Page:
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A G on crimes ordinance and parole of offenders ordinance



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A T T O R N E Y - G E N E R A L ’S D E P A R T M E N T

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STATEMENT BY THE COMMONWEALTH ATTORNEY-GENERAL, THE HONOURABLE T.E.F. HUGHES. Q.C,, Μ ~

The Commonwealth Attorney-General, Mr, T.E.F. Hughes, Q.C., said today that two draft Ordinances were being

distributed in the Australian Capital Territory relating to the release of offenders under supervision.

He said that a Crimes Ordinance had been prepared

which would introduce new provisions with respect to the release of offenders under probationary supervision,

In addition, a Parole of Offenders Ordinance had been prepared which would empower a Court to fix a minimum term of

imprisonment for offenders against laws of the Territory and enable a prisoner to be released under parole supervision after serving the minimum term of imprisonment. .

Mr. Hughes said that the proposed Grimes Ordinance set out a.number of alternative courses that could be followed

by a Court when dealing with an offender. These included :-

. a power to release an offender on such conditions.

as the Court thinks fit including that of .

probationary supervision; , a power to order, as a condition of the release of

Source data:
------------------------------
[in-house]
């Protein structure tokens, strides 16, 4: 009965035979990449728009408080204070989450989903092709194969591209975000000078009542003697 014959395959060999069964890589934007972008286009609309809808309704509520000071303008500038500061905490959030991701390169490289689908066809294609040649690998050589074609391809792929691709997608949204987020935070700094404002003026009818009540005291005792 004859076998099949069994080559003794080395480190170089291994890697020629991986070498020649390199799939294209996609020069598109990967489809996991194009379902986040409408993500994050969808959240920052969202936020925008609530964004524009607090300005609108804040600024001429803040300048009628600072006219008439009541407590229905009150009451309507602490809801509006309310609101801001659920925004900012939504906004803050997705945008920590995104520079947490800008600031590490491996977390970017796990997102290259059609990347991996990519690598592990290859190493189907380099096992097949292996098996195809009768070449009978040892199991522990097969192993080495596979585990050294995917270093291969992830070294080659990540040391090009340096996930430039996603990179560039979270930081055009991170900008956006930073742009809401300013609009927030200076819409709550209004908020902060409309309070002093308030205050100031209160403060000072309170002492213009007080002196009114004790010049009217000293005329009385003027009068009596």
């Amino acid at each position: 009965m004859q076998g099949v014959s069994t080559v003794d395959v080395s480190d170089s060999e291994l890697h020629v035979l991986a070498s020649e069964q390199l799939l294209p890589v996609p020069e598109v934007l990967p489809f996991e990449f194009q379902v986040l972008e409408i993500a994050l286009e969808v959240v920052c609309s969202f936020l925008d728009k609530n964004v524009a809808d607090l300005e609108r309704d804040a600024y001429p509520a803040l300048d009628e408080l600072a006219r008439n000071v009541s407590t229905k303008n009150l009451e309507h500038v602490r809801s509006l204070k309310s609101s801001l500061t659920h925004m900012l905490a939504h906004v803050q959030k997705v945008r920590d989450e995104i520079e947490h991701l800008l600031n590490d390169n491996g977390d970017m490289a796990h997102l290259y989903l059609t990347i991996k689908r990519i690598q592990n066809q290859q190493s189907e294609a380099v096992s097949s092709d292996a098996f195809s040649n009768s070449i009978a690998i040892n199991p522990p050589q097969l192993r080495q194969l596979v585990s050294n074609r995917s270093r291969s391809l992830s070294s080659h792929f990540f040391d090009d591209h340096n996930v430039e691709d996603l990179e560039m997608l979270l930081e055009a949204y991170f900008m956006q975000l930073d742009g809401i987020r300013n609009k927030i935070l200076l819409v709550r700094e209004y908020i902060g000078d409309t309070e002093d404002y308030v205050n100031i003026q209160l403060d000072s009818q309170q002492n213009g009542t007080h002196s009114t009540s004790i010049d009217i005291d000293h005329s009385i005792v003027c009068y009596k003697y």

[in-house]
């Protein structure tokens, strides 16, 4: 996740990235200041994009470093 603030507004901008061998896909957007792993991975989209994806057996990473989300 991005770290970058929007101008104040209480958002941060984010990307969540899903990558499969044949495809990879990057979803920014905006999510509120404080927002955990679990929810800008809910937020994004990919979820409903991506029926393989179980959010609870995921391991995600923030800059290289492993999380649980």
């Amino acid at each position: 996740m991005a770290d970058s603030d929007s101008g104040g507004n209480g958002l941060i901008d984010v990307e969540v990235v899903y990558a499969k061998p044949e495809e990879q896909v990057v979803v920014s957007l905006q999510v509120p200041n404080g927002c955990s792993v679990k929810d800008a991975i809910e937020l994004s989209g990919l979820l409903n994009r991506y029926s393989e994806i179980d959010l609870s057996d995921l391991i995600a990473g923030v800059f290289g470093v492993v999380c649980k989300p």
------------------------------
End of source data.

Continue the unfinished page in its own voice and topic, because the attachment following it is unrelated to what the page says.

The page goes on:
an offender, that the offender pay a fine in a lump sum or by instalments.

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Mr. Hughes envisaged that the provisions of the

Ordinance requiring the. offender to submit to probationary

supervision would provide a basis for the development of an

adult probation service in the Territory. He said that the use of the provision requiring the offender to pay a fine in a lump

sum or by instalments, combined with probationary supervision,

would provide, as an intermediate step between probation and

imprisonment, a useful alternative to be used by a Court in appropriate circumstances.

The proposed Parole of Offenders Ordinance would

empower a Court, in a case where an offender against a law of the Territory was,sentenced to a term of imprisonment of not

less than twelve months, to fix a minimum term of imprisonment

which must be served by a prisoner before he was eligible to

be released under parole supervision. The Ordinance also provided a system for the release on parole of such prisoners.

Mr, Hughes said that the minimum sentence system had

much to commend it. It enabled the Court to make a judgment as to the period that, in the public interest, a prisoner should be required to serve before becoming eligible for release

under supervision. It also provided an incentive to the prisoner to make a positive effort to rehabilitate himself and

become a useful member of society. In addition, supervision of the prisoner after his release was designed to assist in the offender's social rehabilitation and provide at the same time a proper measure of protection to the community.

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Canberra,

January 20, 1971.

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